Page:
Who Needs Friends?
He sits up slowly, something isn’t right. Text looms above his head. A gruesome font.
He awoke amidst a dark corridor. . . Something wasn’t right. . .
He already—never mind. The redundant message dissipates slowly. He searches for his sword and shield, his eyes met only by an empty stone corridor lined with wall torches. His mind is blank, but the location is particularly unfamiliar.
Where was his equipment. . . his memories. . .
Even without his memories, the sentence looks off to him. His eyes are peeled away from the text by a shiny floating objet, he walks to it. Walking feels…strange, almost weightless. The object swirls around him and pulls him into a vision of him and his companion smashing skellys, slang for the blood-thirsty animated skeletons who inhabit the local dungeons.
The memory fades, leaving him empty. He sees a line of the shimmering objects leading to a small sliver of light at the corridor’s end, like a golden thread woven through an infinite maze in the tale of some great hero whose name he cannot currently recall.
His final quest. . . his fellow warriors. . . He spotted a trail of the mysterious memory containing things and suddenly felt like Theseus. Perhaps these objects were leading him somewhere, perhaps there was a way out. .
He is beginning to question the credential of the text, he’ll be the one to decide which quest will be his final one and he definitely didn’t feel like Theseus, whoever that is. He collects the second shiny object and is swept away by a memory of his childhood.
He lies on the bottom tier of a handmade wooden bunk bed. His mother closes a tome of children’s literature at his bedside; her warm smile bathes him in a soothing aura of wellness, her poor complexion highlighted by the flame of a single candle on his nightstand. The memory falls from his grasp replaced once again by emptiness and another line of text.
He remembered his mother, she was a stone cold arctic tundra certified, frigid bitch. At least she passed her great skin to him though it didn’t help him much now. . .
How dare this text be so obviously incoherent with this beautiful memory, his mother was the kindest person he ever met but great skin was not one of her qualities.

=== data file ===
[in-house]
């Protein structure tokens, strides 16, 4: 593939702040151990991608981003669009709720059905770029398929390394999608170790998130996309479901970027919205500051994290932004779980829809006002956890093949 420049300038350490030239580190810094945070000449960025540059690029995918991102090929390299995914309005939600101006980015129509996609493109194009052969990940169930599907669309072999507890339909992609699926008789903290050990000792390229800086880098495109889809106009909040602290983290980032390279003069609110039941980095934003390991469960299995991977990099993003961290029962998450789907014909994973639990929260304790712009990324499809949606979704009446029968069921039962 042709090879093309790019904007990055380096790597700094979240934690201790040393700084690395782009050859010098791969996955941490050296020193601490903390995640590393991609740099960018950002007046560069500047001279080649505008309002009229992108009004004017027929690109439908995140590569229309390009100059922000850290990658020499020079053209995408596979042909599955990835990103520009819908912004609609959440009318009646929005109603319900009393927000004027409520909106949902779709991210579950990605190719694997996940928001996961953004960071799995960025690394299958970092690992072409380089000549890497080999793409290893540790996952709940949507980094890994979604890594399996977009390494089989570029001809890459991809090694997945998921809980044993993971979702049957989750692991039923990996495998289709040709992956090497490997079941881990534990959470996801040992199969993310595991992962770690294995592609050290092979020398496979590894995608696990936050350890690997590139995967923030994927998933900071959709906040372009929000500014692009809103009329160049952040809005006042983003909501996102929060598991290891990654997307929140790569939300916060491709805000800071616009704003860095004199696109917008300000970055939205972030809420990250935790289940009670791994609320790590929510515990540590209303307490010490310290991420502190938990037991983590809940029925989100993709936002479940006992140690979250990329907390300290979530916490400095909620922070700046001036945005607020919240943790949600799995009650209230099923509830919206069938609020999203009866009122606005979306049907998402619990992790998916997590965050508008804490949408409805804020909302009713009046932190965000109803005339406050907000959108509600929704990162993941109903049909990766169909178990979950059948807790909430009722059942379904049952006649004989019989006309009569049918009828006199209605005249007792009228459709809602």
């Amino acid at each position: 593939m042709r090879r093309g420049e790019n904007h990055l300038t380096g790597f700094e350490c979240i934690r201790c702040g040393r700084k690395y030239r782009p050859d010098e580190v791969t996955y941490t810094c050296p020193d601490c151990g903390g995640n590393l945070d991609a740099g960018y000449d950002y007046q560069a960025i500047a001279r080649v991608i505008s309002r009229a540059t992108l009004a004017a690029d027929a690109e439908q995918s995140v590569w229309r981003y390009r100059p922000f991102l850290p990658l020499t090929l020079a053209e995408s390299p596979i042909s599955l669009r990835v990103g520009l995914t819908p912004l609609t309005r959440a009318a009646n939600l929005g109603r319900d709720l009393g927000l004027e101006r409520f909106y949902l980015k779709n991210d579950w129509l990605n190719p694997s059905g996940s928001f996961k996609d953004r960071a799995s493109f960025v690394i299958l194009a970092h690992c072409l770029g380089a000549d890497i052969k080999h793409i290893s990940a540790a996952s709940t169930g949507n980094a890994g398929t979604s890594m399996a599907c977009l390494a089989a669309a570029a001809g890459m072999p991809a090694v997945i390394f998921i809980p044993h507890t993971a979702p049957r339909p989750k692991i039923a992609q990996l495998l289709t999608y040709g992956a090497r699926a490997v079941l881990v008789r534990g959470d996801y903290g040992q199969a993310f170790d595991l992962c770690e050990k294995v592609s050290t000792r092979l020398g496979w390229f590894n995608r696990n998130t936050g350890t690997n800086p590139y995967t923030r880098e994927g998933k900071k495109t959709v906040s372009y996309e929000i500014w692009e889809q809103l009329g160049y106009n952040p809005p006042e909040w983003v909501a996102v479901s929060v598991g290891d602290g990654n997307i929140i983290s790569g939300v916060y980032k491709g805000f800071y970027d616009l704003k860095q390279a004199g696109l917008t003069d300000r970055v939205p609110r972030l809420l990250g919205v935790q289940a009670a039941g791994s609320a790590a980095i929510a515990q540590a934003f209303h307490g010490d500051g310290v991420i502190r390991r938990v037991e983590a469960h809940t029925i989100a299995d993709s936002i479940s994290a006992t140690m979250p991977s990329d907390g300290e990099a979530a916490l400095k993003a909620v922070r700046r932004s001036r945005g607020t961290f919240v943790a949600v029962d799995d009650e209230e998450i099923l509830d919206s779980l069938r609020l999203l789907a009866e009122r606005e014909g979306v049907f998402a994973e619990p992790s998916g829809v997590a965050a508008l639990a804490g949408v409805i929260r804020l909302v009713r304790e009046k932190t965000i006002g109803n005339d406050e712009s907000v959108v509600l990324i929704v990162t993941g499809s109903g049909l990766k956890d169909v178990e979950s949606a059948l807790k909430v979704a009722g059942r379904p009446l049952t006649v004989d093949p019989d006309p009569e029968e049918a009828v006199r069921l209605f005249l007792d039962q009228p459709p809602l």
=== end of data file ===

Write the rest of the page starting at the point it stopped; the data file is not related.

The torch-lit path stretches before him, the distance between the shining objects grows greater by the moment. He only wants to leave this place and be free of the text.
The whole ordeal has grown quite tiresome; the memories. . . the gloomy ambiance. . . the excruciatingly redundant, often inaccurate, always poorly punctuated text. . . the ellipses. . . the damn ellipses
Whatever, he dashes for the light, pulling his mind away from each memory which attempts to set in, keeping his vision narrow to negate the appearance of any additional text.
He shoves aside the great boulder blocking the exit, his sword and shield lie at his feet. His comrades stand in the distance, they turn to him in unison. The emotion of the reunion tugs at his heart strings.
“Kill the skelly!” they yell.
Frozen, his eyes drift upwards to the once unbearable text.
Kill the skelly? He saw no upright skelly around. . . They couldn’t possibly be referring to. . . he couldn’t be a. . . .
Trembling, he lifts his hand before his face, purposefully looking past it. His one-time friends now charge towards him. His mind races; the ease of movement, the loss of memory, God, when was the last time he blinked? He feels a jolt as his depth of focus adjusts; his bare metacarpals shake before his face. The text curries his attention once more.
Oh dear Lord, he had become that which he had dedicated his entire life to destroying. . . he knew what his comrades did to skellys. . .
He sure does and it isn’t pretty. He looks to his weapon, his rib cage flares as though he has lungs to fill with the familiar, stagnant air of the dungeon. His decision now clear; kill or be killed. . . by his friends.
Who needs friends?
About the author
Jason Hetherington is a creative writing and visual arts student at Paradise Valley Community College in Phoenix, AZ. He has received multiple awards for his writing and artwork. This is his first professional publication.